I recall reading about this in Highschool, but I can't figure out who it was.
The premise was that every man has agency, and they are obligated to use that agency to change their environment for the better. I don't think it tried to establish what "better" meant, but left it up to whatever moral compass the person in question adhered to, trusting that the cumulative efforts of everyone to make their specific environment better would come out in the wash and lead to greater good.
An example would be WWII, Hitler used his agency to create/enforce an Aryan race. Everyone else used their agency to stop that because it was a bad idea. The end result was the Nazis lost the war.
I can't remember which time period this Philosopher lived it, but I think it was Western Philosophy. Maybe Late Renaissance or Ancient?
Google is not being of much help, so I'm hoping someone here knows what I'm talking about and can point me in the right direction.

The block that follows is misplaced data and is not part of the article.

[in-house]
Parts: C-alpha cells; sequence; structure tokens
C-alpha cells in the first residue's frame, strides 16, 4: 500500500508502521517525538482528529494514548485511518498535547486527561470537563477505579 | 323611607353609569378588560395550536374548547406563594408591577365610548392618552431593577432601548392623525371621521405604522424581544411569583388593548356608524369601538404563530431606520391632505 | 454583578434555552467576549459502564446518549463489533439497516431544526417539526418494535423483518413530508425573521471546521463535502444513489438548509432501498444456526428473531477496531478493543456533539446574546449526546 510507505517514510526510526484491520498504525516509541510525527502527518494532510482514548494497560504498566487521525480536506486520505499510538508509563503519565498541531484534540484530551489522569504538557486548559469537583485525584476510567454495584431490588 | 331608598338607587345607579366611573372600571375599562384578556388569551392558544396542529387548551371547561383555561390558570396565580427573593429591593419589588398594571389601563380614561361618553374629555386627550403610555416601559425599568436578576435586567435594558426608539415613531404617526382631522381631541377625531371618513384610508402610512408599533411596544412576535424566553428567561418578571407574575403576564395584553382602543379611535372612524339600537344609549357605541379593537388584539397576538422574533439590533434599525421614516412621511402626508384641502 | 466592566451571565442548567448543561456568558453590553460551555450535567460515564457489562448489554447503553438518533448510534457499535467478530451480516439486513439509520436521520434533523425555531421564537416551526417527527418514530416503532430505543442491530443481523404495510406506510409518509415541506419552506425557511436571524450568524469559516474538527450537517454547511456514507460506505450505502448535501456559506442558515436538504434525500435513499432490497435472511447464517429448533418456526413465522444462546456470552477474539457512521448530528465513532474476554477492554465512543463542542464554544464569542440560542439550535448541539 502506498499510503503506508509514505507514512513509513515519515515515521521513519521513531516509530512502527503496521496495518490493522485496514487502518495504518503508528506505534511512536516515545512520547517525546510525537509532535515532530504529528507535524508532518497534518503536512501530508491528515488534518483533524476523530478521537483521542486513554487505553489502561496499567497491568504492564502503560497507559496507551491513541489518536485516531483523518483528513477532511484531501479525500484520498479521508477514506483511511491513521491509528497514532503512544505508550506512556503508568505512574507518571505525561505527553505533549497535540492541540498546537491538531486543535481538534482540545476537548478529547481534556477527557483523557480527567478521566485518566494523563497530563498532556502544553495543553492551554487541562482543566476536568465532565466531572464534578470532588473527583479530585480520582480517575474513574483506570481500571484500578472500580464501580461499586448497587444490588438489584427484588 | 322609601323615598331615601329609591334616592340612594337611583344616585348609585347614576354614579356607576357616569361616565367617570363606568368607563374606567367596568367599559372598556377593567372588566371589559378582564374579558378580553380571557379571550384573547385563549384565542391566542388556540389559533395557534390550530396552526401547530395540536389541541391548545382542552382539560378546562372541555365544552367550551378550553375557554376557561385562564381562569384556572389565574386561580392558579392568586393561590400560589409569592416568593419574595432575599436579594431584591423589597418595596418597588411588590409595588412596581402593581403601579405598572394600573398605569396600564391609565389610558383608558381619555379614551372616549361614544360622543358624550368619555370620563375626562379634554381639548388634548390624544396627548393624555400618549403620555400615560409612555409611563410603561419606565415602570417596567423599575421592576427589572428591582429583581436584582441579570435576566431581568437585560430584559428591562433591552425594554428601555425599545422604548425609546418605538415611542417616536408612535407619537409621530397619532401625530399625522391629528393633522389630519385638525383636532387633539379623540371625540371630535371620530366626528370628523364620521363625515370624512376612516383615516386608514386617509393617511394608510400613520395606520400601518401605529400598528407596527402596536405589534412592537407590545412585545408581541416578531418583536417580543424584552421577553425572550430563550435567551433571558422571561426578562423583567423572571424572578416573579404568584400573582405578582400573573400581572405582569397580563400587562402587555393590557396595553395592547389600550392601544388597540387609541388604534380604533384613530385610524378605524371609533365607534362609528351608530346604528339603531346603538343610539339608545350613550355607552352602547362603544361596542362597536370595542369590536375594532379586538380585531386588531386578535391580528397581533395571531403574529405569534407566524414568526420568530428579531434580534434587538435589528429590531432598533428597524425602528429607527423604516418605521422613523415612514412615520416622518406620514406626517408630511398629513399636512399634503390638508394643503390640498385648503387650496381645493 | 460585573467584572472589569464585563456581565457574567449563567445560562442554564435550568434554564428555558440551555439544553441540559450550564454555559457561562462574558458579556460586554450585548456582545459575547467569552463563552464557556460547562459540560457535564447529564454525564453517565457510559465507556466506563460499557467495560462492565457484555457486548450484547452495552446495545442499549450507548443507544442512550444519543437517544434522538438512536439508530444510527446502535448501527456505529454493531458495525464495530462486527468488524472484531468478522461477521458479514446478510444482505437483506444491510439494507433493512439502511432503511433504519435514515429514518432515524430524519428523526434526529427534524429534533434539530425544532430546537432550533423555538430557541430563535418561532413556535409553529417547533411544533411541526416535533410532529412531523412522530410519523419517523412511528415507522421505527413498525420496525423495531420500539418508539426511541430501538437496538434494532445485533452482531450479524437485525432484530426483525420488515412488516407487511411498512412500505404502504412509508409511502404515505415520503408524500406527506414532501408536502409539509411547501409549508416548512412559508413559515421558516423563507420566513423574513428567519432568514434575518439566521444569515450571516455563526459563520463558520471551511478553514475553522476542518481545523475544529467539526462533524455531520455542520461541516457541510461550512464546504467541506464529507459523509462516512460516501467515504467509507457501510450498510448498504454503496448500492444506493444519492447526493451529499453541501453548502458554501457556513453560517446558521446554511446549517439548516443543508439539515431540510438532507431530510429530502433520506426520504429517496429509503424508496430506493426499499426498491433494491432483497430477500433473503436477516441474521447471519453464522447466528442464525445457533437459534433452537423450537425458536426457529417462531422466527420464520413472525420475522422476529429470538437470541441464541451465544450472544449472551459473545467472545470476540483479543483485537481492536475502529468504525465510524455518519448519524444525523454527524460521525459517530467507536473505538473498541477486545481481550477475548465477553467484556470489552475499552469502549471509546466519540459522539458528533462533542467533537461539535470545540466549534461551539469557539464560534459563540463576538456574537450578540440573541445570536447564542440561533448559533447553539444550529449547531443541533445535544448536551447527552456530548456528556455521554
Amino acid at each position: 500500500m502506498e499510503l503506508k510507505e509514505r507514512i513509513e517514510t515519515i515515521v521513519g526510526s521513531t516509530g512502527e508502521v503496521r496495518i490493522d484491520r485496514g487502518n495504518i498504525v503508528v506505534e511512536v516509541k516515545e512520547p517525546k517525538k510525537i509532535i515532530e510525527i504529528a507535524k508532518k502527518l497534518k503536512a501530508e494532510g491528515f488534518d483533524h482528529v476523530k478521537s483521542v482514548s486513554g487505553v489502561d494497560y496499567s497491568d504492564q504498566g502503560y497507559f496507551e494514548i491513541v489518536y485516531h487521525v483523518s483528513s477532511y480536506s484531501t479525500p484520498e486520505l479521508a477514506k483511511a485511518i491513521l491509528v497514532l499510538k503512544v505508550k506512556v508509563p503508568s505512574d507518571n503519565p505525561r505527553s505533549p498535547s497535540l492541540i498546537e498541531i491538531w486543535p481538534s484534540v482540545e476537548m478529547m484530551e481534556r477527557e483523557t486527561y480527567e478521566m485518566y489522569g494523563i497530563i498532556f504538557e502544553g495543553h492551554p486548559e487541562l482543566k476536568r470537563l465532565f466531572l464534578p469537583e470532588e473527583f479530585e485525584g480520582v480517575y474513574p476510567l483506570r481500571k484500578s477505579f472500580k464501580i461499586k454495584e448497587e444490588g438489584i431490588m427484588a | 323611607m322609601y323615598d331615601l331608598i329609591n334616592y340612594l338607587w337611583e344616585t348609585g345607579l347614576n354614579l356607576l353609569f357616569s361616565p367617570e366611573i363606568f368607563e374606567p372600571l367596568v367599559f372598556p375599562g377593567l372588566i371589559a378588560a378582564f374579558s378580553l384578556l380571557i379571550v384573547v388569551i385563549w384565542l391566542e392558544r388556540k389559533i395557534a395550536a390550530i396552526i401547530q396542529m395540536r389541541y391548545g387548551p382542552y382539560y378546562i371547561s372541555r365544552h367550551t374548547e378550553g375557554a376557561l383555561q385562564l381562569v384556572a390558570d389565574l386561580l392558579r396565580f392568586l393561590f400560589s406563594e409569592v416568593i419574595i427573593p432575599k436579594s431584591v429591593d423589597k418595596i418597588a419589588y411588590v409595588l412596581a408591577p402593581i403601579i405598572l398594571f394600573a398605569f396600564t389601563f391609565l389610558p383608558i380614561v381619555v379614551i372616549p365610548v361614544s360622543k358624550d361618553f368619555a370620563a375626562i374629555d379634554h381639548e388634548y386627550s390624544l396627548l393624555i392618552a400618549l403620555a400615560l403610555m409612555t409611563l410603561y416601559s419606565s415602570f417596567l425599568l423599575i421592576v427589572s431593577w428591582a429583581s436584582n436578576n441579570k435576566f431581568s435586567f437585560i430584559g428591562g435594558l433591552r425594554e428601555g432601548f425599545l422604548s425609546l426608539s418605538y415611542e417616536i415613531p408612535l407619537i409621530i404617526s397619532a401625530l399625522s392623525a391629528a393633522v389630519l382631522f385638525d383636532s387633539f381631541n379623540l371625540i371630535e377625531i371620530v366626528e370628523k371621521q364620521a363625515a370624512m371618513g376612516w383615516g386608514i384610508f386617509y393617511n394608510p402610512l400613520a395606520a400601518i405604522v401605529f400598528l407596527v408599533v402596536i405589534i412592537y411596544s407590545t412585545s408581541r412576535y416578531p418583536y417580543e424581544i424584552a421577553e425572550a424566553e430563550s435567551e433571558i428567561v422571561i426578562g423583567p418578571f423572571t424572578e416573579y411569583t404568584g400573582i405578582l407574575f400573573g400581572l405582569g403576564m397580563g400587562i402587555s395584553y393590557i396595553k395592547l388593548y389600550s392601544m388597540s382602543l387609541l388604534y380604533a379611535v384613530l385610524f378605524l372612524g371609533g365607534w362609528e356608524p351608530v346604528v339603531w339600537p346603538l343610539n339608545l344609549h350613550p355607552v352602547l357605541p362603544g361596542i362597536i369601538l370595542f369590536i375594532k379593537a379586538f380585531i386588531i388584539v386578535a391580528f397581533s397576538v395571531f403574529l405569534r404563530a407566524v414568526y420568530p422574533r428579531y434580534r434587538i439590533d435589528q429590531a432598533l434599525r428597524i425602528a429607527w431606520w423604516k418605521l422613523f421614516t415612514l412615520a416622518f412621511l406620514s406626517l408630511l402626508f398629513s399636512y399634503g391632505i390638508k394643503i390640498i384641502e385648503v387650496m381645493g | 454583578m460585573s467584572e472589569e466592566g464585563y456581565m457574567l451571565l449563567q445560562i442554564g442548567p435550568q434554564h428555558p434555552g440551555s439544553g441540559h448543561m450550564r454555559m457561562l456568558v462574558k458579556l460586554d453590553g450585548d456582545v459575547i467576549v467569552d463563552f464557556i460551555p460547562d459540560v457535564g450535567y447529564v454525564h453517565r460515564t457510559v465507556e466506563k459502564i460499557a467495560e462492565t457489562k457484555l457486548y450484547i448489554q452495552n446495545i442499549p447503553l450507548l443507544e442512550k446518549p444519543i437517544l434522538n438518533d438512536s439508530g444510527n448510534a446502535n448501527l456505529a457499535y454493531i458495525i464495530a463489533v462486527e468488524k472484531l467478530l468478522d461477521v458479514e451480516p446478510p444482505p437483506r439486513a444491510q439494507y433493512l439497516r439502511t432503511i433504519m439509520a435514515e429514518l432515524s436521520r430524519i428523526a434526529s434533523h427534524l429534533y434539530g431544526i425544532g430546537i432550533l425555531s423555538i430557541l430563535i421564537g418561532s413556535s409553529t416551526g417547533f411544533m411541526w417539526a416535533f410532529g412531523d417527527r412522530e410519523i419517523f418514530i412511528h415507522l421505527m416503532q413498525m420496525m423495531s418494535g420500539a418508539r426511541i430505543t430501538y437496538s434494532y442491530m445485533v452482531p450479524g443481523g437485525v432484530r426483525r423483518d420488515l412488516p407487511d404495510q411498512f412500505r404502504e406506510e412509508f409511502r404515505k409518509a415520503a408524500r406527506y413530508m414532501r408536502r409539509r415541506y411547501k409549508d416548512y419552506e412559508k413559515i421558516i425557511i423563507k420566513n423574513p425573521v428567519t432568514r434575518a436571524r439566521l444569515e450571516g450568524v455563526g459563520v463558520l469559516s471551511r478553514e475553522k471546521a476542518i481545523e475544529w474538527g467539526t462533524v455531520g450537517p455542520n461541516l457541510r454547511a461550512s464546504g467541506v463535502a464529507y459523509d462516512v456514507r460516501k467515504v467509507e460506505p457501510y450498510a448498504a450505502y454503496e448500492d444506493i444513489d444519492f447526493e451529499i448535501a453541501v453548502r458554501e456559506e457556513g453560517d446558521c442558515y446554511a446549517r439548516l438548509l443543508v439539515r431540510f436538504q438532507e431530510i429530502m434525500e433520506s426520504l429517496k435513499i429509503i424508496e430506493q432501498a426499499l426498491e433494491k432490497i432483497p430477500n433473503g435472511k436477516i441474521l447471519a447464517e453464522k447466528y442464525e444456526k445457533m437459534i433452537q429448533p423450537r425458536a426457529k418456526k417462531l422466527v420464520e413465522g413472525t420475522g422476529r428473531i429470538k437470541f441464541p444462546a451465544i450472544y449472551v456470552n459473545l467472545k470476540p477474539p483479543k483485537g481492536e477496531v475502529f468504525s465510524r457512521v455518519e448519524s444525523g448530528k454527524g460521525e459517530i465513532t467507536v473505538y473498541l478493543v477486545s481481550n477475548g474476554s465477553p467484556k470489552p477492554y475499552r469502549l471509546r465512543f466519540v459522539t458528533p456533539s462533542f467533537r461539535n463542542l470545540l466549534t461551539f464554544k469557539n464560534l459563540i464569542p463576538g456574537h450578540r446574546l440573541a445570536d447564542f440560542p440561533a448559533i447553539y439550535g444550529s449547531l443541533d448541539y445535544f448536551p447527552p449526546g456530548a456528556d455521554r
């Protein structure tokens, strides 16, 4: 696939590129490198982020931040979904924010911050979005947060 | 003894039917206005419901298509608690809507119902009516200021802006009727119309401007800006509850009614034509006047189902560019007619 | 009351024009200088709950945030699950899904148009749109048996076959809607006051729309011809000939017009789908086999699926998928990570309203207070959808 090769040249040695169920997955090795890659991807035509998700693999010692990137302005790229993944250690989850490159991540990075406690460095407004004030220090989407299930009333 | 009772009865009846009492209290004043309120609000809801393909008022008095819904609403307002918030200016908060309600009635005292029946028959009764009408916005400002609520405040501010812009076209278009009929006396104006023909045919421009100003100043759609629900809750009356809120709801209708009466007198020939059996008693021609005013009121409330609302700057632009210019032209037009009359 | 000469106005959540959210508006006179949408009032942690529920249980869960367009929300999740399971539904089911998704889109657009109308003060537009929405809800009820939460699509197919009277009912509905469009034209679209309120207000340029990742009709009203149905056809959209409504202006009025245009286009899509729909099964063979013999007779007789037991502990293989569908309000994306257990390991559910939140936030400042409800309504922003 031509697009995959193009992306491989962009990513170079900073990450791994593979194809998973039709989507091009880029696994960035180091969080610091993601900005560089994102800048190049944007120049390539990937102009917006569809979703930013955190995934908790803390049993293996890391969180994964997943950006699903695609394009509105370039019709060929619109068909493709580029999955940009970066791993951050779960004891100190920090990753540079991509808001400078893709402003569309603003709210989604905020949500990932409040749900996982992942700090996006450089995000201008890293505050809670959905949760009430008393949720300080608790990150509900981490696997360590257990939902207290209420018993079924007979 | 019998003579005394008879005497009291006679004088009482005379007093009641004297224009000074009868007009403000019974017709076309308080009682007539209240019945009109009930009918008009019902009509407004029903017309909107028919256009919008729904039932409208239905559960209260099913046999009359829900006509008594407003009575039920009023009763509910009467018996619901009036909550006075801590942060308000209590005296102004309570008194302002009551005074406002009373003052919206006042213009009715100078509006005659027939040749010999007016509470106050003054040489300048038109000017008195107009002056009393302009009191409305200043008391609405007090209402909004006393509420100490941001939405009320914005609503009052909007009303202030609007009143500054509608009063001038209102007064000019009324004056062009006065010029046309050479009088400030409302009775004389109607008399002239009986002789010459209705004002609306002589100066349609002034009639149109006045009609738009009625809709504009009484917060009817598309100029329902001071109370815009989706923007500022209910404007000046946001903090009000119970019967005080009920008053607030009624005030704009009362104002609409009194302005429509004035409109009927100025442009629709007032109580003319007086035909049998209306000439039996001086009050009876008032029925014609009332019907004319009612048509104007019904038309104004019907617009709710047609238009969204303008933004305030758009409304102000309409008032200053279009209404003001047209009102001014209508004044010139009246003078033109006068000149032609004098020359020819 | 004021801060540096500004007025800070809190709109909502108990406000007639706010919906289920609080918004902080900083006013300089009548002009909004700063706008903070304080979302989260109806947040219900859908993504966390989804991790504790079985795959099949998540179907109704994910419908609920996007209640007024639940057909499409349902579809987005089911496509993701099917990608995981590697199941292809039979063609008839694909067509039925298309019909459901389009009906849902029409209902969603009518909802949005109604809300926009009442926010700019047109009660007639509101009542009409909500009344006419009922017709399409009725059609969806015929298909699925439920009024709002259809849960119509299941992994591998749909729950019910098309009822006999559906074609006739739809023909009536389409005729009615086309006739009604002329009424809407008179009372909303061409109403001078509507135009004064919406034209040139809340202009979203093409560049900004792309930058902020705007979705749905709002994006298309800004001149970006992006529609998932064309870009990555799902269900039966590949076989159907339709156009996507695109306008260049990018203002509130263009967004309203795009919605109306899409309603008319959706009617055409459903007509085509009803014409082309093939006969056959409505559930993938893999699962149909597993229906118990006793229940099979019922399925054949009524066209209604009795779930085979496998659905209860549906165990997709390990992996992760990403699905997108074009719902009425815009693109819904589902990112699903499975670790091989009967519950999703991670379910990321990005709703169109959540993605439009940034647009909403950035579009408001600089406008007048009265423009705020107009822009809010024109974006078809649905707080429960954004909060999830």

More things I can remember:
Much like Maslow's Hierarchy, an individual had an obligation to smaller environmental units first. Like self, then family, then community, then nation. So you had and obligation to family first, then nation, etc.
I think the philosophy was based on the idea that we have no control over where fate puts us (born a king or born a pauper). So your obligation was to make what you can for the better. Like a king would have an obligation to the whole nation, but the pauper only to his family. And the more influence you got, the more you had an obligation to.